Larvae have yellowish- to reddish-brown heads and olive-green bodies with six gray-green stripes running the length of the body. They will rear up in a characteristic "s" when disturbed. Larvae will reach a length of about 18 mm before they drop to the ground in July and spin a cocoon where they will overwinter as prepupae. In early spring, tan to straw-yellow adults emerge, mate, and lay eggs in current years needles at approximately the same time as the young shoots lose their bud caps. The eggs hatch 4 to 12 days after they are deposited in the needles; therefore, we should be monitoring now for the insect in areas where it has been a problem in the past. Young larvae will begin feeding on new needles and will move to older needles as they mature. Open grown trees that are 5 to 9 years old (3 to 18 feet in height) are more vulnerable to yellowheaded spruce sawfly damage than are older trees or trees in dense stands.
Healthy trees will often survive 100% defoliation from the yellowheaded spruce sawfly, but three or four consecutive years of defoliation can kill a tree. Spruce trees killed by repeated attacks of the sawfly are more common in northern North Dakota than in southern areas of the state. The first year of defoliation should be taken as a forewarning to monitor and treat, when necessary, for the insect in subsequent years.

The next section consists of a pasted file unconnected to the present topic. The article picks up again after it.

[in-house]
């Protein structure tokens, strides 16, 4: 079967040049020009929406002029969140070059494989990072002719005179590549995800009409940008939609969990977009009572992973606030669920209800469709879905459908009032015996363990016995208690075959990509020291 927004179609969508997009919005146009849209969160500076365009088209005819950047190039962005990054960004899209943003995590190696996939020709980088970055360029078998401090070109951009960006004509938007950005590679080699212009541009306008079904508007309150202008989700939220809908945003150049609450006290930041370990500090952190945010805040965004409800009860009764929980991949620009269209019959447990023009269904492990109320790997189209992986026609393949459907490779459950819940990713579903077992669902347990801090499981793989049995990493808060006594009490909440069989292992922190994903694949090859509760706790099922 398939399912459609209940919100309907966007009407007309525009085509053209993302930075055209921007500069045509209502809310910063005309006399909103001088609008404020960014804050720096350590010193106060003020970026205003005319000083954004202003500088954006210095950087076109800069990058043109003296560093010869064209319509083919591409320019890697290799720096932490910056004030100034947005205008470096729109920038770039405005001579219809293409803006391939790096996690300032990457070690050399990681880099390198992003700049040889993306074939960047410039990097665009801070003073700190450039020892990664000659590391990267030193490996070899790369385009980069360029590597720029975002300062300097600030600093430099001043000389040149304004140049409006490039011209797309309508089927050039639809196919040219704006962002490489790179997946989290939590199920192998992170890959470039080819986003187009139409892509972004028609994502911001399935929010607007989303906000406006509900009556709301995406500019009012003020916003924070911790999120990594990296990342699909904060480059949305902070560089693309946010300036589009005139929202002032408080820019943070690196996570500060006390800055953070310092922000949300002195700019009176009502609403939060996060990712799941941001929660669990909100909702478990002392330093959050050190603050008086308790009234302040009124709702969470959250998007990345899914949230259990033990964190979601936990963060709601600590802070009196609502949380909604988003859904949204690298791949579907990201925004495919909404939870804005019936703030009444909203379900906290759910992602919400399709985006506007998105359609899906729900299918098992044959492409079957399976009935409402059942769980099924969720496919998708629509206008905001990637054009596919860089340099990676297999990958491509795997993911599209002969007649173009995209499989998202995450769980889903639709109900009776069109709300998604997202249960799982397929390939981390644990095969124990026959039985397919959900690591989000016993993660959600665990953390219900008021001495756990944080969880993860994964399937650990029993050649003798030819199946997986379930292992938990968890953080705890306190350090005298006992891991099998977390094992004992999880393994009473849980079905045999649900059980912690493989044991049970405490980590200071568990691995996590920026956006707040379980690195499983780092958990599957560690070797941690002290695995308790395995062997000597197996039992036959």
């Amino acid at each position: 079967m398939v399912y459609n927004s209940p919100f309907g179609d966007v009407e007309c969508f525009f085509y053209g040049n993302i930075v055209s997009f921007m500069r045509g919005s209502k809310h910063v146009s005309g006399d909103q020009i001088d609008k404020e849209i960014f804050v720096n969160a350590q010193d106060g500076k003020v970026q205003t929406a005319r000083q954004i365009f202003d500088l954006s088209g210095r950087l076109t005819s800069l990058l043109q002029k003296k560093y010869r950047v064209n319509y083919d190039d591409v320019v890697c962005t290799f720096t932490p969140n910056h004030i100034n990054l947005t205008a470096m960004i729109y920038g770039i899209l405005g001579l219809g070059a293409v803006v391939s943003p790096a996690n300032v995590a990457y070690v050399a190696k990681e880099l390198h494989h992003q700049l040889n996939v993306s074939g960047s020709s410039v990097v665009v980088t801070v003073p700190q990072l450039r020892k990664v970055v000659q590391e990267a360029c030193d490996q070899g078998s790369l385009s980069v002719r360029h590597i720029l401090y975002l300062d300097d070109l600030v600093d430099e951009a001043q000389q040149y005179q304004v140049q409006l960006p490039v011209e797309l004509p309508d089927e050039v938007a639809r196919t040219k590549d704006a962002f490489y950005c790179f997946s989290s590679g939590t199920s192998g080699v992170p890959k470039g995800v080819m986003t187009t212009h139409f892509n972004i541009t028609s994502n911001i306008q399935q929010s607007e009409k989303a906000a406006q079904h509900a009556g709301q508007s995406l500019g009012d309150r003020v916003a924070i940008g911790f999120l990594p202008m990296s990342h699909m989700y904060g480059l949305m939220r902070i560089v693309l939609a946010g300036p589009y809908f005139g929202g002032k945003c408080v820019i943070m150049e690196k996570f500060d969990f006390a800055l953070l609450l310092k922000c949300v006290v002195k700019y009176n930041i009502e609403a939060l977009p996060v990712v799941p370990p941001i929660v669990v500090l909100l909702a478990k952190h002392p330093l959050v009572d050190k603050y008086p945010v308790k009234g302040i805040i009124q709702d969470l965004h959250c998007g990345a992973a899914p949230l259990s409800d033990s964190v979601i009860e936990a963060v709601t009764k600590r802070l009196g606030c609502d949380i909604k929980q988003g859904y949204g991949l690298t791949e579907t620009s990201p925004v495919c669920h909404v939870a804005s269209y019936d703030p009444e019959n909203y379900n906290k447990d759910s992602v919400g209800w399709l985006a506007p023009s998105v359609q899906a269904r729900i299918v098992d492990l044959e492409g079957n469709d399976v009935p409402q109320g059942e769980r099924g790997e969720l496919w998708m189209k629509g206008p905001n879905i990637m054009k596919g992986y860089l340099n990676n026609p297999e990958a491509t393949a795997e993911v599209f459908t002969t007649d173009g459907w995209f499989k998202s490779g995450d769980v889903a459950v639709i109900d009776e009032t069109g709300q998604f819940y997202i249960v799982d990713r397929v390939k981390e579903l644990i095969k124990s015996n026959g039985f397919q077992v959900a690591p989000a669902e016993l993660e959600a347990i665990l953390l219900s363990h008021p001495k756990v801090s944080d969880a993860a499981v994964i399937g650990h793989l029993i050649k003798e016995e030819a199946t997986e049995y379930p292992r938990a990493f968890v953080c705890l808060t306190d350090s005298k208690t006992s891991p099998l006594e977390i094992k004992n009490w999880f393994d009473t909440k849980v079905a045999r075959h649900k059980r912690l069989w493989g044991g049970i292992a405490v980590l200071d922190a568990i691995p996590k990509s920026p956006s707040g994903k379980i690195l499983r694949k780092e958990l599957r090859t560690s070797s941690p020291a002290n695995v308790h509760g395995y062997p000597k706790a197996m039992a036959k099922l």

Although rodents will feed on the prepupae and birds on sawfly larvae and adults, these predators, in addition to various parasites, are not always effective in keeping yellowheaded spruce sawfly populations at acceptable levels. If infestations are light, adequate control may be achieved by simply removing young larvae by hand. When an isolated ornamental tree is infested, spraying young larvae off of the tree with a strong jet of water will often be effective in reducing insect numbers. Yellowheaded spruce sawflies tend to attack the same trees repeatedly; therefore chemical control often becomes necessary as sawfly populations increase. For chemicals used to control sawflies see the table on the last page of Extension Circular E-296 "Common Insect Pests of Trees and Shrubs in North Dakota."
An assessment of trees in areas where freezing temperatures occurred is not complete, but preliminary observations showed that most trees handled the temperatures quite well. Many trees developed a reddening in leaf color and oak and green ash in the Turtle Mountains showed some marginal necrosis of leaves. Healthy trees that lost their leaves from the freezing temperatures will likely recover with a second flush of growth. Whenever practical, any dieback that may result from the freeze should be pruned out after the second flush of growth is complete.